They usually order in, gyros or some other fast food. Hm, gyros or souvlaki mostly I think. My family consists of two men, my father who would never ever, not one in a million years enter the kitchen to cook (because that is a woman’s obligation, will not even bother analyzing this further) and my brother is a modern young man who would gladly help out but he works a 12 – 14 hour shift a day. Actually we are working in the same field; different specialties. Which means my work scedule is equally hectic (but you know, I am a woman). Thank God my 80 year old granny secretely helps out.

As for the second part of your question, beats me. I have no idea! If someone has the answer to that I’d love to read it.

Lately I was offered a placement to a job position that offers a better salary; in light of this, I have high hopes of being able to move out again soon. I want to see what will happen with regards to cooking!

LornaLove's avatar

@OneBadApple

Please note that this is my last working day as chef. I did not apply for this position and realize I was chosen since I have two ‘breasticles’ on my chest which I know made me genetically predisposed to being an excellent chef.

Not only that, but the thing between my legs also makes me actually enjoy this task.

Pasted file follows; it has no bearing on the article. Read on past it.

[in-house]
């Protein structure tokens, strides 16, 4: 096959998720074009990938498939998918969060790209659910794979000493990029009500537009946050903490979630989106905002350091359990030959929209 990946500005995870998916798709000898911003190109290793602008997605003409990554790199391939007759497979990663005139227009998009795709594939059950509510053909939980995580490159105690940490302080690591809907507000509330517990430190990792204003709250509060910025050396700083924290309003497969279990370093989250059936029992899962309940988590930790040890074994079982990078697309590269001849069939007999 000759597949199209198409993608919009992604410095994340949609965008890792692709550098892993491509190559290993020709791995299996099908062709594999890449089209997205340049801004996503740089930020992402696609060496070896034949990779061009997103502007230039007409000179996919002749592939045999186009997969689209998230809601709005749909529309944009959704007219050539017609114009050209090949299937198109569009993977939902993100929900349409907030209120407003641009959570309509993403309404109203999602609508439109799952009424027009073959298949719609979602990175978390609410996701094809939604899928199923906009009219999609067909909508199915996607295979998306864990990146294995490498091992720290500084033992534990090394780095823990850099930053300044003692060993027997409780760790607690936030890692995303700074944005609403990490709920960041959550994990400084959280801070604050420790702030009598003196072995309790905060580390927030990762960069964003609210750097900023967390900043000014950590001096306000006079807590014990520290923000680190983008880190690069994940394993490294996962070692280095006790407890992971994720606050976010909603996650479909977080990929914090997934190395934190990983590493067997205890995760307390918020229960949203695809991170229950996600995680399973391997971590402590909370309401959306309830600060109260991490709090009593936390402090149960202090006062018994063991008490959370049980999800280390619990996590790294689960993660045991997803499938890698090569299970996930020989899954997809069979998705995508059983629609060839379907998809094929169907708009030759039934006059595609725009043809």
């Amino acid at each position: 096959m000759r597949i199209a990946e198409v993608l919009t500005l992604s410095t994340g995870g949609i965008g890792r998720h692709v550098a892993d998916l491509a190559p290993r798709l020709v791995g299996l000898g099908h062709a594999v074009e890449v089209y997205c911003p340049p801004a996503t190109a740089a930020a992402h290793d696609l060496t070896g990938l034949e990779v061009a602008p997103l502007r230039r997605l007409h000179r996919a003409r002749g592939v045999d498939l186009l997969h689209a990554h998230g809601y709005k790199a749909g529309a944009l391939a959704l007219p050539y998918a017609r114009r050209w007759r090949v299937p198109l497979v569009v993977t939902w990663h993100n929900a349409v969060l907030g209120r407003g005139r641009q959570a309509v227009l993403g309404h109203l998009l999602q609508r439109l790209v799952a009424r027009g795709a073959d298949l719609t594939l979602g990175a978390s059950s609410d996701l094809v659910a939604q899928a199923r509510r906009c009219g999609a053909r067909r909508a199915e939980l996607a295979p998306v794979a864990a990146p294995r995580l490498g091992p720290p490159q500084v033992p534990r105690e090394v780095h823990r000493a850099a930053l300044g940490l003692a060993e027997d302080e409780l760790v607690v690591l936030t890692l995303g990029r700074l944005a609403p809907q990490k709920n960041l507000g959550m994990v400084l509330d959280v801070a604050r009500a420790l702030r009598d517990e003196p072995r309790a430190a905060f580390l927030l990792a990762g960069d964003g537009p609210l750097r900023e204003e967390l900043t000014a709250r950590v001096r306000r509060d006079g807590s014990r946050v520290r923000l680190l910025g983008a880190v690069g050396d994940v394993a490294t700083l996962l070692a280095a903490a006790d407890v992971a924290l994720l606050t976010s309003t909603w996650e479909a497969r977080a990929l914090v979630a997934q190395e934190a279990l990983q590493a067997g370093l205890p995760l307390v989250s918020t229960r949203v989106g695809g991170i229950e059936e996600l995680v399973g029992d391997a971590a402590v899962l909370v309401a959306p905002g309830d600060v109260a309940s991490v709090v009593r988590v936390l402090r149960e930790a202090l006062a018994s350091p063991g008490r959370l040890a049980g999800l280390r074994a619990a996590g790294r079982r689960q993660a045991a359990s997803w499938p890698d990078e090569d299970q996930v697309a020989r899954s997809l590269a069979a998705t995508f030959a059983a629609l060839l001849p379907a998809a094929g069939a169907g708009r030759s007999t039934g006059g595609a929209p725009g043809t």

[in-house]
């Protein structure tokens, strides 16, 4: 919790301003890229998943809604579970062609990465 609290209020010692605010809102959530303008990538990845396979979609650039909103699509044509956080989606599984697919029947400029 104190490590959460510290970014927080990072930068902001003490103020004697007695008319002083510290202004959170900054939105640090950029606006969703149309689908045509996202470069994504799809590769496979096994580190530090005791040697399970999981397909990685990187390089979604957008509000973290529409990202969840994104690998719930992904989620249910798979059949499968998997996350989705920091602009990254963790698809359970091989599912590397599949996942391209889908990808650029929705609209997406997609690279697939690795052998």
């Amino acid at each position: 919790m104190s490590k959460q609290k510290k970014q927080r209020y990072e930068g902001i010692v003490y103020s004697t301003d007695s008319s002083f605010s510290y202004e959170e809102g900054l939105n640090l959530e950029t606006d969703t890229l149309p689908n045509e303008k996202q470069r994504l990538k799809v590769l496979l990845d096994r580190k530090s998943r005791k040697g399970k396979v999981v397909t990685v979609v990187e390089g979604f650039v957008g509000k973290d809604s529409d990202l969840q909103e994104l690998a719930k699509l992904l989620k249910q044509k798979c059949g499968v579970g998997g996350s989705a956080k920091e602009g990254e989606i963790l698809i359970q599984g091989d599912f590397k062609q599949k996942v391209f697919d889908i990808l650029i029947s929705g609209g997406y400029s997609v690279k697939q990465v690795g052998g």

The best parts for me are: earning the bucks to get the ingredients, carting them home in packets, then rustling up magic out of potatoes and leeks for example.

I also enjoy the plate scraping, throwing away bits of goo into the bin and washing up immensely.

However, I am moving on to move exciting ventures and will be ‘watching paint dry’ for the next year. I do thank you for this opportunity as I have learned SO much.

Kind regards Lorna

Seek's avatar

When I don’t feel like cooking for whatever reason, I simply claim a “fend for yourself” night.

Generally I enjoy cooking, though.

OneBadApple's avatar

This is why God invented pizza….

LornaLove's avatar

@Seek_Kolinahr Who cooks for you if you are not well?

Seek's avatar

Usually when I’m ill I don’t feel like eating. I prepare tea for myself, because I’m the only person that can do it right, goddammit (I’m also a little cranky when I’m ill) and then I go to bed.

El_Cadejo's avatar

@Seek_Kolinahr How in the hell does one screw up making tea?

Seek's avatar